(caught the water though not the fish) The Winter's Tale 5.2.82

Posts tagged “etymology

Fabric

Scarves at Ten Thousand Villages

Yesterday’s snow walk through Highland Park was largely on the Main Street since the local businesses had made it a point to have the sidewalks shoveled. We walked into Ten Thousand Villages to ogle their collection of beautiful and unaffordable handicraft from around the world. I was admiring this set of scarves. The fabric looked warm and felt soft to the touch. To think that they are but warp and weft of proteins and fiber, but so is everything else.

Everything that is made up is fabric. In its earliest use the word fabric meant building or edifice. It also denoted the skill and contrivance to produce artifice. In a famous speech in The Tempest, Shakespeare’s Prospero’s likens the great globe itself to the baseless fabric of his vision that will dissolve, fade and leave not a rack behind. The baselessness of the fabric indicates Prospero’s moment of great despair in products of human endeavor that are ultimately insubstantial. This may have had a bigger etymological impact than we realize on the current day usage of fabric as verb. Now, the only context in which fabricating is used to indicate manufacture is lies. Lies, in essence, are insubstantial. In fact, Shakespeare hones in on exactly this sense of the usage in The Winter’s Tale when Camillo the counselor finds himself unable to shake the fabric of the king’s folly. As a jealous husband and a powerful king, Leontes’ fabric of folly is grand and held upright by a foundation of faith *. In this instance, Shakespeare brings together fabric as edifice with the fabrication of folly. That the notion of building and manufacturing should be etymologically and philosophically linked to the idea of folly is not so surprising; it is a reminder that all things manufactured are ultimately subject to time and decay. In this sense, folly is the foolishness of presumption or a matter of false faith. Prospero realizes this and Camillo finds that Leontes does not. In the modern usage fabrication is folly and severed from the idea of useful productivity. The industrial revolution took better care of allaying our misgivings about how much we can manufacture and how long we may presume for it to last.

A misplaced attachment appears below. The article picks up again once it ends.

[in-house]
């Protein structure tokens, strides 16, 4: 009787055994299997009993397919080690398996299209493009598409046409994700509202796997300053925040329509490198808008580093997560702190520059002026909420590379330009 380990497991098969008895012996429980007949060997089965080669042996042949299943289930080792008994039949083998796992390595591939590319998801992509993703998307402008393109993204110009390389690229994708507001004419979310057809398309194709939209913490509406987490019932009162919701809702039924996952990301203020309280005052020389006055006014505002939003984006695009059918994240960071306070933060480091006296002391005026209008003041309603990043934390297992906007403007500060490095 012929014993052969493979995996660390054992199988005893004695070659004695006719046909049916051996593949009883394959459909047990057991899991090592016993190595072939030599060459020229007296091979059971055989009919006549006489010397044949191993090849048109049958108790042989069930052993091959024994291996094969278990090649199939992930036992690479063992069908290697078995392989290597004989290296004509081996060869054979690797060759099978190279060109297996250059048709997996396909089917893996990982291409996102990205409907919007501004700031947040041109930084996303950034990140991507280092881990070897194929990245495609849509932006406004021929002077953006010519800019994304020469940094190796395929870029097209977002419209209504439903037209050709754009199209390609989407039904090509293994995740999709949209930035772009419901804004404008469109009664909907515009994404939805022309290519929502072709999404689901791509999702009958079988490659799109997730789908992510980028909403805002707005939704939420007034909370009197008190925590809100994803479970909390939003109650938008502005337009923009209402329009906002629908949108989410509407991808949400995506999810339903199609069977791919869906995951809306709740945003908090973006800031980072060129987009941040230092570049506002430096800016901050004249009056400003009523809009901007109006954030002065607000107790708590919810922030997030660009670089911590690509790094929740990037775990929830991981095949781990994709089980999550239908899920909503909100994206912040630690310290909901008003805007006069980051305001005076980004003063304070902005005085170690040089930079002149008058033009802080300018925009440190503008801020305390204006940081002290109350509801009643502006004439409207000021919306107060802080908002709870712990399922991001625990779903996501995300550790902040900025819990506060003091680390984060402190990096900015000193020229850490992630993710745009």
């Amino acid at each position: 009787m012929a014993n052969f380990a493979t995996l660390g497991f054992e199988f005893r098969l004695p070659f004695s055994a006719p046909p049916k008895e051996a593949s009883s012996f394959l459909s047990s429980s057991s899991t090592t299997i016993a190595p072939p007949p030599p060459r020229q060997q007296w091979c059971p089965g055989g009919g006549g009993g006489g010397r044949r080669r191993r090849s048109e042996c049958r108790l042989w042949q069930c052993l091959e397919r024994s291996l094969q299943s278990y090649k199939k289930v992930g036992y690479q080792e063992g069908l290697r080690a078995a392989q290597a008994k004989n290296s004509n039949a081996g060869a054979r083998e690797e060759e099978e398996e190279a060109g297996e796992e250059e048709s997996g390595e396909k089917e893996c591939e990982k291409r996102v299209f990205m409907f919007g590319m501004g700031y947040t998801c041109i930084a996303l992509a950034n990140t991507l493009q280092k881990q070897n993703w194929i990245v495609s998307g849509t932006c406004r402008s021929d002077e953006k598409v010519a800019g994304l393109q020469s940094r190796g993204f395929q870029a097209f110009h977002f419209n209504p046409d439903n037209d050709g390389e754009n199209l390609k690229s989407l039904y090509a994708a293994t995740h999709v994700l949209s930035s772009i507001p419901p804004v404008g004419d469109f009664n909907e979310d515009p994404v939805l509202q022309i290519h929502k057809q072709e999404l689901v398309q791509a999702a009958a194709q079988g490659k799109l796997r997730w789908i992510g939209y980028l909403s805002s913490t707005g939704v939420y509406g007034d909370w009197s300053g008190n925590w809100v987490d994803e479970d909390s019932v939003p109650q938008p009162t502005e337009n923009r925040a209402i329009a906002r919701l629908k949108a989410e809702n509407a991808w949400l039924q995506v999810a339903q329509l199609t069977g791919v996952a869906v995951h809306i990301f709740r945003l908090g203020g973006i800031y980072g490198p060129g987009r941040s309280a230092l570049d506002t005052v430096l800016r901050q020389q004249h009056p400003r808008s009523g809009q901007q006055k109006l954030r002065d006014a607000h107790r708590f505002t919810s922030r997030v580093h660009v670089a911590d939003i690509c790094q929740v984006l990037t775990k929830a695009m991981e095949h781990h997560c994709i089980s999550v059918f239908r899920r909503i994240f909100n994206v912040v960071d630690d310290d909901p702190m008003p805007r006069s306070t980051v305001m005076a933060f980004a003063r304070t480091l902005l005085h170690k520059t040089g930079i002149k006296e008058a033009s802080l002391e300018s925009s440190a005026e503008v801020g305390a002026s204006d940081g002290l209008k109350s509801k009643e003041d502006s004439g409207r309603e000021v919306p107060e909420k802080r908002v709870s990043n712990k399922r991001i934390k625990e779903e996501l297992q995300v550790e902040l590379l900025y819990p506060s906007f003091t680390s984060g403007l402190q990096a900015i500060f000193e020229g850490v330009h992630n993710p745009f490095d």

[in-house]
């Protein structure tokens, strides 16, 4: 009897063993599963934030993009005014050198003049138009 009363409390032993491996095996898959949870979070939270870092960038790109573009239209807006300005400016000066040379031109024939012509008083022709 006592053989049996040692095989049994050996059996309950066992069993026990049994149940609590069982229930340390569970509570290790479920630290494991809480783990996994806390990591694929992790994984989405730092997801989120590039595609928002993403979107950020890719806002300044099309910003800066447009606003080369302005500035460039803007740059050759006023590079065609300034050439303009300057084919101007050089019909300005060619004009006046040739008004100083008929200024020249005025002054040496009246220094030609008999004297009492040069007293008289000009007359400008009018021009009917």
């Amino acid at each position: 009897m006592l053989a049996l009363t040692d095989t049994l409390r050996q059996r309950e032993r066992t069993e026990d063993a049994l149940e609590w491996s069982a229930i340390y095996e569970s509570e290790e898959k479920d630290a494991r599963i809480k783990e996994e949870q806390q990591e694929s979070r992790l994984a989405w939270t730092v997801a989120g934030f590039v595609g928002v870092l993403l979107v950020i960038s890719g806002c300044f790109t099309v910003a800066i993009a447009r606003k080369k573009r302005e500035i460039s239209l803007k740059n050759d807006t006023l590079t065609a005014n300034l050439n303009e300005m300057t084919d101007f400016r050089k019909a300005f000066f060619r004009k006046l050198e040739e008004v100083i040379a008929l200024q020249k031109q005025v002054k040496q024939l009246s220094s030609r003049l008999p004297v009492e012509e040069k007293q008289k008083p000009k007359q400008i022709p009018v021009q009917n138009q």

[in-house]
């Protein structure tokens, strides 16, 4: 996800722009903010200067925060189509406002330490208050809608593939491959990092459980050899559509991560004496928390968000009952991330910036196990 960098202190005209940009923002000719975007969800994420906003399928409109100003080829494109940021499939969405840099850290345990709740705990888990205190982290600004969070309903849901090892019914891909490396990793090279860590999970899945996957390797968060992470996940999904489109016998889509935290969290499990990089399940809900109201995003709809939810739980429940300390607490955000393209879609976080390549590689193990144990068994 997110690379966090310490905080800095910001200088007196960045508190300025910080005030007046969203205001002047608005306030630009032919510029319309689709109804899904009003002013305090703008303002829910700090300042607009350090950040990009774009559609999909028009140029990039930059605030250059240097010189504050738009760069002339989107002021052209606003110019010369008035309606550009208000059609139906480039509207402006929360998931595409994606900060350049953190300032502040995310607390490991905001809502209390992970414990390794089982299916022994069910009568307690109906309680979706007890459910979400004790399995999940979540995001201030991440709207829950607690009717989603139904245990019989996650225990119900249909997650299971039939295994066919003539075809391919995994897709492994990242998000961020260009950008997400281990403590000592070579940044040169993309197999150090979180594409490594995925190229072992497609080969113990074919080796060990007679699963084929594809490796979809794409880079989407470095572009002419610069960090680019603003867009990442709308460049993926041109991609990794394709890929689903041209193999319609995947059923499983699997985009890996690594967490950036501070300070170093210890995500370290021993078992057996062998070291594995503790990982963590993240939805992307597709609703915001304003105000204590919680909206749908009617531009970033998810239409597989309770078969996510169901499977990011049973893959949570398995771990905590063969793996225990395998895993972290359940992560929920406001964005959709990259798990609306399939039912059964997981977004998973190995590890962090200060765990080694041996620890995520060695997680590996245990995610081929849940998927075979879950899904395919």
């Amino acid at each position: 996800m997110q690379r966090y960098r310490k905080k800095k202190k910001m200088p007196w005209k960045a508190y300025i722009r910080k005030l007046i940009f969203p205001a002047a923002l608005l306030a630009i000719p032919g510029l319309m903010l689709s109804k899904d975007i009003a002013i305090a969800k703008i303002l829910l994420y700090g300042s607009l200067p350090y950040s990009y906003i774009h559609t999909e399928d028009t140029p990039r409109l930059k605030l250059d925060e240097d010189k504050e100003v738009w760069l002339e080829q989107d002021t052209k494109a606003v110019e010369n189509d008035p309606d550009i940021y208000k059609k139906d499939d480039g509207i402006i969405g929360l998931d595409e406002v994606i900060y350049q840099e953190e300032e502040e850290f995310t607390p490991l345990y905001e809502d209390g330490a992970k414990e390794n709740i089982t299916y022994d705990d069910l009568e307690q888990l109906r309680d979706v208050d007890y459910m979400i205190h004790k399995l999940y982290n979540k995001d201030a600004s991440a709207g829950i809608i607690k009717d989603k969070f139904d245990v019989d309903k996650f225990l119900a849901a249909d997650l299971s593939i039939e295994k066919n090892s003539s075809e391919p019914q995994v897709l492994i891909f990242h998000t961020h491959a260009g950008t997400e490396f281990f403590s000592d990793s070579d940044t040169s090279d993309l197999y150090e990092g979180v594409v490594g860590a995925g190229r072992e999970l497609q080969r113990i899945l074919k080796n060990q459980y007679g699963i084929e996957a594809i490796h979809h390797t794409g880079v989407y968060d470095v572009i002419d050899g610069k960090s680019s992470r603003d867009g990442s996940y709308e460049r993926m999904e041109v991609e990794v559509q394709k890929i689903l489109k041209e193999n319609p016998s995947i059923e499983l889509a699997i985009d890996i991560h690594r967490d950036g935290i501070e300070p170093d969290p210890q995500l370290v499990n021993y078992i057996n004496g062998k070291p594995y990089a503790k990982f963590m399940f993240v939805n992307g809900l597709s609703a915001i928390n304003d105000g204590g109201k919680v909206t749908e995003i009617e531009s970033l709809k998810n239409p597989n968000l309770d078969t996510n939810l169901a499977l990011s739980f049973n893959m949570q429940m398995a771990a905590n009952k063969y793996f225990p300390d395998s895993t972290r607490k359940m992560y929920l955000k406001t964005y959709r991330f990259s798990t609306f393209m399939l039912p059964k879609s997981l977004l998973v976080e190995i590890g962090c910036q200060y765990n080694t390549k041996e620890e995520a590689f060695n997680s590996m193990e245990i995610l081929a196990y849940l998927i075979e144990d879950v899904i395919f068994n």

While the verb has come to exclusively denote falsehood, the noun largely only refers to cloth or textile. This attribution of meaning dates back to the eighteenth century when textile turned the engine of industry along with iron founding. Cloth became the synecdoche for fabric and fabric has become the metaphor for life.

*

I,2,551

Swear his thought over
By each particular star in heaven and
By all their influences, you may as well
Forbid the sea for to obey the moon
As or by oath remove or counsel shake
The fabric of his folly, whose foundation
Is piled upon his faith and will continue
The standing of his body.

Advertisements